The science of the impact of water could soften the effect of rising sea levels here.

In his early teens, Dr Mark Battley would build model boats and then throw them out a window into his parents' Para pool, just to see what happened.

Many years later, Battley, associate professor in the Department of Engineering Science and deputy director of the University of Auckland's Centre for Advanced Composite Materials (CACM) is – metaphorically speaking, anyway – doing much the same thing.

He, his colleagues and a succession of PhD students work in, among others, a field known as Fluid Structure Interaction (FSI) or as Battley puts it: structures hitting water (or water hitting structures).

This has relevance when you put the two things together – advanced composite materials like carbon fibre and how such materials react and cope with loads and stresses from factors such as waves to deliver best performance.


Applications of this brand of science are many and varied. Battley and the CACM are working or have worked for various America's Cup and other sailing teams, the US Office of Naval Research, New Zealand aerospace firm Rocket Lab, BMW, Australian aviation and marine researchers – and are now pursuing an intriguing approach to the global issue of climate change and, in particular, rising sea levels and more severe storms threatening coastlines.

Advanced composite materials have a number of uses in aerospace, aviation, sporting equipment, boating, industrial pipes and tanks, components of car bodies and military applications, to name just a few.

But perhaps it is the America's Cup and other high-performance yacht work which might be most recognisable, even though Battley and colleagues cannot say much about the hush-hush nature of the current work they are doing.

Performance is one aspect and to understand a little more of the CACM's work, remember those America's Cup yachts which not only performed poorly, they either sank or broke. Failure to properly analyse and construct advanced composite structures can lead to dramatic failures like the sinking of One Australia in 1995 when John Bertrand's 75-foot Cup yacht sank during racing off San Diego and Dennis Connor's equally dramatic sinking in 2003 when the rudder shaft broke and tore a hole in the hull.

"That whole field of structures hitting water is something I have been working on since my early teens," says Battley, "and I and many others have been working for decades now to come up with solutions."

CACM have developed a unique testing facility (not to mention a global reputation) where the effect of water and waves on boats can be tested and measured and computer models developed for implementation on life-size boats.

This expertise has seen CACM provide FSI advice to the US Office of Naval Research; their work on impact of composite materials has provided BMW with solutions ideal for a carmaker with a reputation for driving pleasure but who also need their vehicles to be safe in case that pleasure ends with a crash.

Impact research, as it is known, also saw Australian researchers approach CACM with a project to find out how their helicopters fared if they crashed at sea.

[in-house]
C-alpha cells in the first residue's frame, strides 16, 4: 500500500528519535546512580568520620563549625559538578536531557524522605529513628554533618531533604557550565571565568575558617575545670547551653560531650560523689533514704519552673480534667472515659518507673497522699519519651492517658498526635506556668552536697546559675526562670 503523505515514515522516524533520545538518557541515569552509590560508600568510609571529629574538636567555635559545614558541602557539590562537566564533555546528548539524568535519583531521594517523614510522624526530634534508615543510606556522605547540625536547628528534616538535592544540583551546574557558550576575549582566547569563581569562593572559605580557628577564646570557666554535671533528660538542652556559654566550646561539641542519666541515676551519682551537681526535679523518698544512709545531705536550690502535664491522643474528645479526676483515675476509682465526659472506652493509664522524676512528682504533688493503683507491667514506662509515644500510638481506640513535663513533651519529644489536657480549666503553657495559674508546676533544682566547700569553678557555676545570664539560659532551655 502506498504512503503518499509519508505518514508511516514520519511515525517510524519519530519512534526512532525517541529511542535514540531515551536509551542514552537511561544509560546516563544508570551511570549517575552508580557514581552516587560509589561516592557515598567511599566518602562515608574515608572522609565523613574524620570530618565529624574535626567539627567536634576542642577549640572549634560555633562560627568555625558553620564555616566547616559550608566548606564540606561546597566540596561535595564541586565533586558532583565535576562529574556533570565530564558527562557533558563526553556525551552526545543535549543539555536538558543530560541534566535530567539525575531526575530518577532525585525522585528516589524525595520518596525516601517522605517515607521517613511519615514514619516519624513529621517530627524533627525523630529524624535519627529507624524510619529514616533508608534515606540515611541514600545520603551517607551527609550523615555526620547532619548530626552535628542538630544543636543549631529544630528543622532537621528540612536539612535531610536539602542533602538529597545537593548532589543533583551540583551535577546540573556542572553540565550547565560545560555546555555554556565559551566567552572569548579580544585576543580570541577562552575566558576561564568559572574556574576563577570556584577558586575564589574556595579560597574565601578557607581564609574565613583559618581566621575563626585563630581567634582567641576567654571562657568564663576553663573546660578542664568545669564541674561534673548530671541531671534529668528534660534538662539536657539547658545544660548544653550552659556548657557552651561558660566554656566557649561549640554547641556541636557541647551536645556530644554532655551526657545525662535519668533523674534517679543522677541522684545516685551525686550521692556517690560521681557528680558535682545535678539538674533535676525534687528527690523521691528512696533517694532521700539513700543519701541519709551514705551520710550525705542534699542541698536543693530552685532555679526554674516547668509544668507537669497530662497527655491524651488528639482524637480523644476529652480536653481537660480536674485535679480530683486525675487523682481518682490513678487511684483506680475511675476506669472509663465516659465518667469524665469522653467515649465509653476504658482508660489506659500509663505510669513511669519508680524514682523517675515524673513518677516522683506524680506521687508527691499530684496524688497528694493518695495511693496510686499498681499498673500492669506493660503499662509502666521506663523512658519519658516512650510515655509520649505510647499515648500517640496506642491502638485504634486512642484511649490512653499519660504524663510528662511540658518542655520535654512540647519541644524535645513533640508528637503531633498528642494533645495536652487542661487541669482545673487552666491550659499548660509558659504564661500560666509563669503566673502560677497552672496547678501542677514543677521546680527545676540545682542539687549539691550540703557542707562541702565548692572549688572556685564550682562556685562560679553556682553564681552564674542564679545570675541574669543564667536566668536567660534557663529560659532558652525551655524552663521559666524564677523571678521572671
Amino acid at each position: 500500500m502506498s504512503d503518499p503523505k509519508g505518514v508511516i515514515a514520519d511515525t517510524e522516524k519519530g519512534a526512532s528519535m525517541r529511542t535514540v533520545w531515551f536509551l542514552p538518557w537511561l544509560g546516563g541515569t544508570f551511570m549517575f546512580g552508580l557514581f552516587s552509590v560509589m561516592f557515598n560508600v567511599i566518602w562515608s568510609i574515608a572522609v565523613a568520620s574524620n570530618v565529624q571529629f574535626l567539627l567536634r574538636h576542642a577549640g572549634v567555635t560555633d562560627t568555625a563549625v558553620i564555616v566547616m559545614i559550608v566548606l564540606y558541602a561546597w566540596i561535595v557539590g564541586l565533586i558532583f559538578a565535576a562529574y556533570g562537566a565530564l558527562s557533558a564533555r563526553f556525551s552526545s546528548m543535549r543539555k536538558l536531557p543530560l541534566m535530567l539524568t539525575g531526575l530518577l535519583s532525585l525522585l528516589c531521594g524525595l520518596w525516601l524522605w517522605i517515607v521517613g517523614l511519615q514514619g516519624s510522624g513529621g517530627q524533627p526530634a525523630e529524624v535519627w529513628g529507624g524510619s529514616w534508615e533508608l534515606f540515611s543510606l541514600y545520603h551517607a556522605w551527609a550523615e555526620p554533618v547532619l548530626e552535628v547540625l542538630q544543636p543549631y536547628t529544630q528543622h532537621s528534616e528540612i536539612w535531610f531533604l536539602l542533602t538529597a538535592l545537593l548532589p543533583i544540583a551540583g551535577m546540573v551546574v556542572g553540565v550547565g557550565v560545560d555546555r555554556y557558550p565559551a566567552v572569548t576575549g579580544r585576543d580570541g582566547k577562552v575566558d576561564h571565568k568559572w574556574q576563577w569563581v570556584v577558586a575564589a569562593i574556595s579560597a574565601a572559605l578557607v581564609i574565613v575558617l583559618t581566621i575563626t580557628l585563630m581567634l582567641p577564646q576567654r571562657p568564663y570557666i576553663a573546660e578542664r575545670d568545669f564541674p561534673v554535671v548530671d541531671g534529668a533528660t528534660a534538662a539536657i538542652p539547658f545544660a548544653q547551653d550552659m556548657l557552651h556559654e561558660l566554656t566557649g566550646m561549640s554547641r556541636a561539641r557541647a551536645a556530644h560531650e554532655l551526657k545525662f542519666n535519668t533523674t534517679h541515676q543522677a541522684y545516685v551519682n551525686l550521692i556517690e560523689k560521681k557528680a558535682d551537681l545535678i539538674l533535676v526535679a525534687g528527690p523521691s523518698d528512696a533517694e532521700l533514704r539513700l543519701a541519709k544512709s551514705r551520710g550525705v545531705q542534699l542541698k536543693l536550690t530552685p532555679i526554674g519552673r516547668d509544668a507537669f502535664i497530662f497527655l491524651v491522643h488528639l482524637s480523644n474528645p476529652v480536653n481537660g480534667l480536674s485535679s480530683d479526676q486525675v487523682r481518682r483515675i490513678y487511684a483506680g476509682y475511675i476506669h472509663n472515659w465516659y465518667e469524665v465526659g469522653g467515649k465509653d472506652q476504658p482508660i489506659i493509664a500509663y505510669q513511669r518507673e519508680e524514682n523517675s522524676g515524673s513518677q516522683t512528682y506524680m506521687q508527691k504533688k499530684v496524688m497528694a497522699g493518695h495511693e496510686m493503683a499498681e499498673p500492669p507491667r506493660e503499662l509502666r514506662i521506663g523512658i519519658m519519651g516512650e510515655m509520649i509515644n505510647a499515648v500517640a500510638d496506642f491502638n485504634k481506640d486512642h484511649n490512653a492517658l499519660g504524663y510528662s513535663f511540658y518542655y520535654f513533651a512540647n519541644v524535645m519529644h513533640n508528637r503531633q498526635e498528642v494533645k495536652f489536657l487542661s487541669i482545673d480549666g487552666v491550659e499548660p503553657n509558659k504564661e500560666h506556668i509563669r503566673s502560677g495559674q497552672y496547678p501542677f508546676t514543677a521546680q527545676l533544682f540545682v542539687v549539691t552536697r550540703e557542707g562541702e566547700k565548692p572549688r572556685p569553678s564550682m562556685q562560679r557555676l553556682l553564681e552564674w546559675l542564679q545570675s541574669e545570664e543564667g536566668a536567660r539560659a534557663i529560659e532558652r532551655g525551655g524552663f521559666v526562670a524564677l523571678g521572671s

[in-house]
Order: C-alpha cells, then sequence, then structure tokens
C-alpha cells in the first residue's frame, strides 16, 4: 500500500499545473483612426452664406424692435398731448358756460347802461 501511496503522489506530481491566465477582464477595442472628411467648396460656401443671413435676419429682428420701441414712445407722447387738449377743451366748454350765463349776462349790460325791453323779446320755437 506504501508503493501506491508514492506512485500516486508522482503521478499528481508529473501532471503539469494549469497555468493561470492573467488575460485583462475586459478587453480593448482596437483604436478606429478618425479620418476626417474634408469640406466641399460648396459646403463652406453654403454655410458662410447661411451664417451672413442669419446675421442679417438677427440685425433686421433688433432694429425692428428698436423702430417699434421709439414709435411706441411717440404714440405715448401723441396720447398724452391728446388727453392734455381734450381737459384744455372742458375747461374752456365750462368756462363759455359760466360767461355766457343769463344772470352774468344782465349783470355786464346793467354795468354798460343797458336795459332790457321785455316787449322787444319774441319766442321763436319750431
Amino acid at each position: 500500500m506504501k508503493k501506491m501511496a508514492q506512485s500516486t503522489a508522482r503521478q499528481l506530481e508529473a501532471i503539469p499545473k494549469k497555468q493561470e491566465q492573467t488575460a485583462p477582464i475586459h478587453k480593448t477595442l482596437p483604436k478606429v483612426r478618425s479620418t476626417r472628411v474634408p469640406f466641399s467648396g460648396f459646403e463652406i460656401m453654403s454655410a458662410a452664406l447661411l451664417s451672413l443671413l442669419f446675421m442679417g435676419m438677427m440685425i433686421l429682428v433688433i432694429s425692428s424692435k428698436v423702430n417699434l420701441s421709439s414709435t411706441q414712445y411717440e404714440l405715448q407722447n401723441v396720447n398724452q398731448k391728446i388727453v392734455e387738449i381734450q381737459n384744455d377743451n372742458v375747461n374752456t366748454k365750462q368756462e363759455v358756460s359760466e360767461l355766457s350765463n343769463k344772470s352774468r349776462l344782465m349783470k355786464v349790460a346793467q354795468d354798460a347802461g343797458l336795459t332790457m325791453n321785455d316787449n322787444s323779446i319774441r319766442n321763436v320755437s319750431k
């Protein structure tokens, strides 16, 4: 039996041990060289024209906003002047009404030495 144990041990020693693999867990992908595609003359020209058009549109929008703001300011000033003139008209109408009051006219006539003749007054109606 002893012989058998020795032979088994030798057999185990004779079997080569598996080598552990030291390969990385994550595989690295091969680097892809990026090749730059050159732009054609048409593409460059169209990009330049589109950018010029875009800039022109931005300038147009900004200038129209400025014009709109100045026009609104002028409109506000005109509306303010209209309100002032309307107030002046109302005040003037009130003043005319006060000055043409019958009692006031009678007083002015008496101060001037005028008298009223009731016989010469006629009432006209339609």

"Modern helicopters are designed to protect the occupants," says Battley, "but that design is largely aimed at crashing on land…turns out many helicopters crash at sea because they are engaged in search & rescue, support of offshore operations and military activities.

"So what is needed is materials and design to soften the impact to protect the occupants and let that helicopter stay afloat for long enough so the occupants can get out."

The most recent work on climate change and sea level rise could hold significant impact for New Zealand: "We are looking at the impact of waves on our coastline and coastal defence structures," Battley says of a newly-formed multi-disciplinary team.

"Traditionally the approach to coastal protection has been to put up a wall or use seawalls formed from large rocks. It's actually been very military in style – you either 'hold the line' or 'retreat'. We are working on the basis that there must be smarter ways to do this as sea levels continue to rise and, when combined with high tides and bad storms, damage is done.

"We are looking at ways and materials to build defences which may not be rigid but flexible – and which could even include plants as natural defences to complement more traditional engineered structures.

"Think of it a bit like how engineers have responded to earthquakes – with buildings which are now flexible, not rigid, which stay standing and can be remediated quickly should there be any damage.

"This is important for New Zealand – we are a coastal community and, while big cities may be able to afford climate change/sea level defences, small communities can't; it is vitally important for this country we maintain our relationship with the coast [for tourism and a whole host of other social and economic reasons, as well as the relationship many local and Maori communities have with the coast].

"In the end, this work could mitigate the impacts of climate change. That in itself will be important to New Zealand but it could also mean we can export that knowledge, technology and associated solutions to countries overseas."